HMRC is making tax digital

HMRC is making tax digital

Right now, HMRC is undertaking an important new initiative that will dramatically transform how businesses and other tax payers interact with the agency.

Making Tax Digital is an ambitious project with the objective of completely taking business’s tax returns online by the year 2020.

However, despite the scale of HMRC’s plans, some 43% of SMEs are unaware of the developments or what they mean to how we will submit tax information in the coming years. Of those who are aware of the plans, 86% don’t currently feel that they’ve been provided with sufficient information.

So, if you’re someone who submits tax returns, as a self-employed person or as a business owner, what do you need to know and how can you prepare for the changes ahead?

Perhaps the most fundamental change is that, rather than submitting tax returns annually, you will be expected to do so quarterly, making digital taxation more similar to the existing Pay as You Earn system. For some smaller businesses, this may come as a blow as making quarterly rather than annual payments could have a profound effect on cash flow (although there are plans to exempt organisations with under £10,000 income). For others, it may be an advantage to always know in ‘real time’ how healthy their finances are.

Additionally, HMRC has said that it will endeavour to make submitting tax returns digitally a transparent, accessible process with prompts and alerts implemented to ensure businesses stay on track. Meanwhile, the agency will also provide advice on tax relief rights that some businesses (particularly SMEs and sole traders) may not be aware of.

Of course, as you might expect, not all parties have greeted news of HMRC’s great digital project positively. It has been suggested that quarterly reporting will mean a greater drain on the often limited resources smaller businesses have at their disposal. On the other hand, as digital tax reporting and submissions are rolled out, they will require tax payers to use accounting software, which will likely reduce human error and lead to greater accuracy.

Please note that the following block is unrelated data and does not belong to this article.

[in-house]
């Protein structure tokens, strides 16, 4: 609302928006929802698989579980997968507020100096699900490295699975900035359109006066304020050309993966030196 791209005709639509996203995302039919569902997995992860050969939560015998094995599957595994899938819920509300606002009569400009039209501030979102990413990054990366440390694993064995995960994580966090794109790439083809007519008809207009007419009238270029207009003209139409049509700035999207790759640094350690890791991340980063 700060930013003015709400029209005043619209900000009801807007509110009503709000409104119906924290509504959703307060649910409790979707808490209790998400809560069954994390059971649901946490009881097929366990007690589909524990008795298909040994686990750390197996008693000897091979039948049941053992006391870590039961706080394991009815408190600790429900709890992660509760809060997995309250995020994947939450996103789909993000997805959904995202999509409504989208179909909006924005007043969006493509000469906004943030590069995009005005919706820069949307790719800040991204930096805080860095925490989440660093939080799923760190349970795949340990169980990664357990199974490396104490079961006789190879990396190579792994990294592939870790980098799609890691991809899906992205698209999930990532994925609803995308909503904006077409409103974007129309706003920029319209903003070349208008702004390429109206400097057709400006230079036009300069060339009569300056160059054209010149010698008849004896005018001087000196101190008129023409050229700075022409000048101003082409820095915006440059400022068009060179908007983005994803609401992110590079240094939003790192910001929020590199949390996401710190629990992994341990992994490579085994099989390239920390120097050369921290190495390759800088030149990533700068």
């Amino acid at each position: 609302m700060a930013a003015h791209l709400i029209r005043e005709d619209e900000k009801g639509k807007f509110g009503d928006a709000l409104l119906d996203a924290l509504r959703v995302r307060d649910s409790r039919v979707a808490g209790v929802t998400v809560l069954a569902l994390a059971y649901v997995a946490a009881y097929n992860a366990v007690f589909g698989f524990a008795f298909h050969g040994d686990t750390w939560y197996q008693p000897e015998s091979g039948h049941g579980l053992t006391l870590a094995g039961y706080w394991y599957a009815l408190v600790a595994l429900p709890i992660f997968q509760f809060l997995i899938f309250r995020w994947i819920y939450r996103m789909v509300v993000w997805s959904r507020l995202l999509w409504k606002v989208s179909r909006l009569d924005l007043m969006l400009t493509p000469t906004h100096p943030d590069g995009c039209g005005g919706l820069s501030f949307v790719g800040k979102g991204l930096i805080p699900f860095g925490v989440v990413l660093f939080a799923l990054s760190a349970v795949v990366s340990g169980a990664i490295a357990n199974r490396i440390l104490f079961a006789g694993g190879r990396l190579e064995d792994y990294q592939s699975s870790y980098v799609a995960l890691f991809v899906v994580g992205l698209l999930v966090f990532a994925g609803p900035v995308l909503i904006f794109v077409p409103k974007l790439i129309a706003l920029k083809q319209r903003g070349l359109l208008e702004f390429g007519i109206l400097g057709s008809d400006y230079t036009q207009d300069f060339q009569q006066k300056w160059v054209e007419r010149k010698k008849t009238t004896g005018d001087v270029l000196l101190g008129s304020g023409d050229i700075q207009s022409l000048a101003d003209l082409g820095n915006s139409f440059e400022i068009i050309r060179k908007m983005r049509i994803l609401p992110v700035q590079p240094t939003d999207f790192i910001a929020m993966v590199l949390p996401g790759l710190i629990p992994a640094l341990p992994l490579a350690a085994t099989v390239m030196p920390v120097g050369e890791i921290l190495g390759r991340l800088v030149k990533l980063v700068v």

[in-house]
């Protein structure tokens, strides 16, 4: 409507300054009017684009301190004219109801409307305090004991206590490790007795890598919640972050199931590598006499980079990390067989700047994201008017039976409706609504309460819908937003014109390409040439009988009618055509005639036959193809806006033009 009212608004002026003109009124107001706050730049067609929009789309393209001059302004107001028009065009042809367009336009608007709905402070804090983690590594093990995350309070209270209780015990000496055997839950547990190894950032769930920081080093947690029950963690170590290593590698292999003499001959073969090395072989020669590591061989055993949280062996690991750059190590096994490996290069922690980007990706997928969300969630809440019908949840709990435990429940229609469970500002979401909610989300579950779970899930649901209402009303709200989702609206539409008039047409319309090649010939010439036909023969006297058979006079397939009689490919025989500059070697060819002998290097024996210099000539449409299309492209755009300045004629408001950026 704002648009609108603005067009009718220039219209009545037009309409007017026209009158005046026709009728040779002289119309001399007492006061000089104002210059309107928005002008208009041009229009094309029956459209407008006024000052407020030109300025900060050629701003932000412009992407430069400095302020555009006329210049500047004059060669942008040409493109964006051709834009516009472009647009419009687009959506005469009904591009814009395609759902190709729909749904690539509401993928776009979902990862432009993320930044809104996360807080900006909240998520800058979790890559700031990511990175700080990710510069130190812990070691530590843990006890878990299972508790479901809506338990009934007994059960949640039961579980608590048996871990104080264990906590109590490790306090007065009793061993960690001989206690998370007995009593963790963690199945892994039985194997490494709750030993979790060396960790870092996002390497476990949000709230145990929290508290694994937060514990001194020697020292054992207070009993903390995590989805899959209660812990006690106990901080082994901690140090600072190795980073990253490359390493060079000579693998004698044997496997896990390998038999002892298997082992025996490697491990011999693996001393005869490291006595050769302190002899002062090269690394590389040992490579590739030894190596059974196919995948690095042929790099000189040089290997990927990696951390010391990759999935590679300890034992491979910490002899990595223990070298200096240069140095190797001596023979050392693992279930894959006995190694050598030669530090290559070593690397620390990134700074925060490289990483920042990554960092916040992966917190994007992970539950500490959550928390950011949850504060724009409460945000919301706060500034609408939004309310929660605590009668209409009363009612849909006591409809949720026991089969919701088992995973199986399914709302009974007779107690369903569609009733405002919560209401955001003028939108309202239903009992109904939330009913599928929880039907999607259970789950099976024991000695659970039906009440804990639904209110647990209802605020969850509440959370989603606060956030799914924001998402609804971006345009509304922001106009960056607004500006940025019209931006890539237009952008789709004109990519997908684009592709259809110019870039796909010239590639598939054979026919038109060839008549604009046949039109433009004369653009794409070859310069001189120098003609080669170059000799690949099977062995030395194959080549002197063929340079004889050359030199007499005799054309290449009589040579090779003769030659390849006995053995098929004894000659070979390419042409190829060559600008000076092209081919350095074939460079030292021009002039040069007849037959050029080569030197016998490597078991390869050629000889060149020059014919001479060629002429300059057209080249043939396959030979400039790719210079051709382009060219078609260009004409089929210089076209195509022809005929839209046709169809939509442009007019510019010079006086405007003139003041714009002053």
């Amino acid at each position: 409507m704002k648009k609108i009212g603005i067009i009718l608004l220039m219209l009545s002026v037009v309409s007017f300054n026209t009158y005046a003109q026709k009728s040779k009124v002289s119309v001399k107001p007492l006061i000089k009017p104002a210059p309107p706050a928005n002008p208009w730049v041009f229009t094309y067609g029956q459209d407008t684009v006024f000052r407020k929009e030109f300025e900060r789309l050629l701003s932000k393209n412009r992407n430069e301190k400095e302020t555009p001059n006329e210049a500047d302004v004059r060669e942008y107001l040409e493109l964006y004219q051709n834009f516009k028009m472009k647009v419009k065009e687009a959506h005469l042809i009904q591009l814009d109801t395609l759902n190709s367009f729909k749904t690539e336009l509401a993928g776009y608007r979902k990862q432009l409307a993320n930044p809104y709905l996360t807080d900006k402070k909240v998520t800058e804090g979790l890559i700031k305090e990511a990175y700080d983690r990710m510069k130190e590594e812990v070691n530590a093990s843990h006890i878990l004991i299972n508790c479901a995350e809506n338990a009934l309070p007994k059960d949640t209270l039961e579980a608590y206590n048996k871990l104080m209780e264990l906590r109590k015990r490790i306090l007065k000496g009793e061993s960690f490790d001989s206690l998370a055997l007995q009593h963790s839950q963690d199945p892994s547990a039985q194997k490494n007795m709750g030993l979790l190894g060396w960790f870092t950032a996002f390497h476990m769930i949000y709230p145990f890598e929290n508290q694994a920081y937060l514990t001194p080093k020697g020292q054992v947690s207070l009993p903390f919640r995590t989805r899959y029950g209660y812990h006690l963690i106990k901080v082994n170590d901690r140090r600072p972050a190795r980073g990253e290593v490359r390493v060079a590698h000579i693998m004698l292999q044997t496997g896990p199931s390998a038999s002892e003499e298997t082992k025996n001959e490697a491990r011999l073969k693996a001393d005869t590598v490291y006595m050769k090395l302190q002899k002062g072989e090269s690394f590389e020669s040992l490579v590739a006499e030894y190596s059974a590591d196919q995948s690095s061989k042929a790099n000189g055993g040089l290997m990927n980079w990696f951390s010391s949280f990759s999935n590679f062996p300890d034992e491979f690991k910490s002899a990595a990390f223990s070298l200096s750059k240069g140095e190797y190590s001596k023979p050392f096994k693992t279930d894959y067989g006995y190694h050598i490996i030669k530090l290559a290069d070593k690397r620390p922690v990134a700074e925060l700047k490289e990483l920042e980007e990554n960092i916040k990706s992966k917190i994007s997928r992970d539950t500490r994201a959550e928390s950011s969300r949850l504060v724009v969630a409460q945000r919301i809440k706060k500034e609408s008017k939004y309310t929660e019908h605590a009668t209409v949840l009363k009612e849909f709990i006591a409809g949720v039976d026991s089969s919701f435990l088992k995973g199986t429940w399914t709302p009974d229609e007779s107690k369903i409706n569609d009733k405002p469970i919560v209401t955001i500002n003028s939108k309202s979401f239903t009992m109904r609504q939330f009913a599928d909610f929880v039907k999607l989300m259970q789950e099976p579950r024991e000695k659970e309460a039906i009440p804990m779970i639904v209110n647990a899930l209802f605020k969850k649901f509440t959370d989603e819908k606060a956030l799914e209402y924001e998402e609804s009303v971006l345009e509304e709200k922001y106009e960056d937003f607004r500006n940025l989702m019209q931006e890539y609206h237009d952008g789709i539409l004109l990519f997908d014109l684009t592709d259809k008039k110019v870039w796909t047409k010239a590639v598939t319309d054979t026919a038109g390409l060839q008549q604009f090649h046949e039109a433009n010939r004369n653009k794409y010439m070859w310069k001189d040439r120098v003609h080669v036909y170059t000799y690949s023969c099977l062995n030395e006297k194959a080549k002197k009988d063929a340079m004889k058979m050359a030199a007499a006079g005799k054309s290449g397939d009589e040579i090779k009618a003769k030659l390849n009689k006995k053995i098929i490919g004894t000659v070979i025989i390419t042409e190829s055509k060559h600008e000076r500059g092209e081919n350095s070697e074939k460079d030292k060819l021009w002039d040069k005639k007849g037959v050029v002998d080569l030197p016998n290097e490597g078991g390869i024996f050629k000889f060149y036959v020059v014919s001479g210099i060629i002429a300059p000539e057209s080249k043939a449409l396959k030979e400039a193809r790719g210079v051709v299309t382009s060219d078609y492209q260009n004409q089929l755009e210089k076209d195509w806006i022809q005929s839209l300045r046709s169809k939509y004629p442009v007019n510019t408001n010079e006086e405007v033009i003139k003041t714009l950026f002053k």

Digital taxation will also mean information is shared more efficiently between HMRC and other bodies. For example, the government agency will already hold details on bank interest charges, which are taken into account when tax returns are filed. Arguably, this will save time for those submitting returns, whether they’re doing so on their own behalf or they’re accountants working for a client. 

At present, the details of the proposed plans are not set in stone. In fact, HMRC is currently in the middle of a broad-reaching consultation to canvas the views of as many people as possible. The consultation, which began in mid-August, has been split into six primary topics, for example Bringing Business Tax into the Digital Age and Business Income Tax.

Until 7th November, you can have your say on HMRC’s plans, letting the agency know your personal views and concerns about Making Tax Digital. Now’s the time to get involved, learn more and take the opportunity to share the benefit of your insight and experience with HMRC.

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